By definition, artificial insemination is the deliberate introduction of sperm into a woman’s uterus or cervix to achieve pregnancy. Artificial insemination (AI) is a successful fertility treatment in humans.
In the early 1900s, artificial insemination required little more than some healthy sperm and a means to deliver it into a woman’s uterus. Today’s AI procedures involve careful “washing” of the sperm before placement. Artificial insemination also earned a new name – intrauterine insemination, or IUI.
Today’s AI greatly improves a couple’s chances of becoming pregnant because the new procedures give increase the likelihood of a sperm inseminating the egg. Ejaculate contains sperm and other substances including prostaglandins that help relax and open the cervix. However, prostaglandin can cause contractions, nausea and vomiting when placed in the uterus. Today’s IUI process rinses the prostaglandins from the semen then collects only the semen showing healthy motility.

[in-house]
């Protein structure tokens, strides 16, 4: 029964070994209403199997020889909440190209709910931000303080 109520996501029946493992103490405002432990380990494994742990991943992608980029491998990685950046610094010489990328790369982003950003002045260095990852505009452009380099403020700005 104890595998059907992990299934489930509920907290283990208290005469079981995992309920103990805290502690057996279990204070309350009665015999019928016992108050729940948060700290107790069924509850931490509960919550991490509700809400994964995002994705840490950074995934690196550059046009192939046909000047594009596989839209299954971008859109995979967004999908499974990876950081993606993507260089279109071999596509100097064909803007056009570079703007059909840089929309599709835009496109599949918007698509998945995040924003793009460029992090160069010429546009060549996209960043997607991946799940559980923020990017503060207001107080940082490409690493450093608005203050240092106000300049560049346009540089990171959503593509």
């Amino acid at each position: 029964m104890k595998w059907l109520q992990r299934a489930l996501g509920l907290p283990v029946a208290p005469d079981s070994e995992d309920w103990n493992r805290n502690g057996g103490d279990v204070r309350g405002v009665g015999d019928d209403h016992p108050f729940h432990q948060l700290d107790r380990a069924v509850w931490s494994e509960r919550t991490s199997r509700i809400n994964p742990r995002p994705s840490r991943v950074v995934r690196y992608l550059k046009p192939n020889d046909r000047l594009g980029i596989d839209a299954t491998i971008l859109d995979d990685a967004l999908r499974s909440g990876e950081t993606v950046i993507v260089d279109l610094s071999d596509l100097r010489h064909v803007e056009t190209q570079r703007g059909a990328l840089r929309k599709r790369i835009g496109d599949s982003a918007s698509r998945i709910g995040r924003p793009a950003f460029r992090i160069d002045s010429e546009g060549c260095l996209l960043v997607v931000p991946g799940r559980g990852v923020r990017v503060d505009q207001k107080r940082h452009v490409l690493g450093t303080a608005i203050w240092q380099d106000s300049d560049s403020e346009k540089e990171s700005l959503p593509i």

The first step of the artificial insemination process is an examination of both the male and female to identify physical hindrances that prevent the couple from naturally achieving a pregnancy, and to determine whether AI is the appropriate choice. The male will take a fertility test to determine the motility, number and health of his sperm. The practitioner will evaluate the success of the female’s ovulation.
When Artificial Insemination Can Help
Artificial insemination can use sperm provided by the woman’s partner, or by a known or anonymous donor. The use of donor sperm is helpful in cases of male impotence, when a lesbian couple wishes to have a biological child, or when a woman does not want to have a male partner. AI is also viable in cases where the man had his sperm frozen before a medical procedure or death.
AI is also helpful in cases where the woman has issues with her cervix, such as scarring, blockage from endometriosis, or thick cervical muscles that resist the passage of sperm from the cervix to the uterus.
Artificial insemination with IUI may be helpful in cases where the woman has a sperm allergy, which causes symptoms that make it difficult for her to conceive. AI is also viable when the man has a low sperm count or poor sperm mobility, which means the sperm have difficulty making the long journey to the egg.
Intracytoplasmic sperm injection (ICSI) is the preferred treatment in cases of extremely poor sperm mobility or low sperm counts. The ICSI procedure is similar to IUI except that, in ICSI, the fertility specialist picks up individual sperm with a fine glass needle and injects it directly into an egg rather than into the cervix. Relatively few sperm are required for ICSI, and the procedure overcomes poor sperm mobility problems.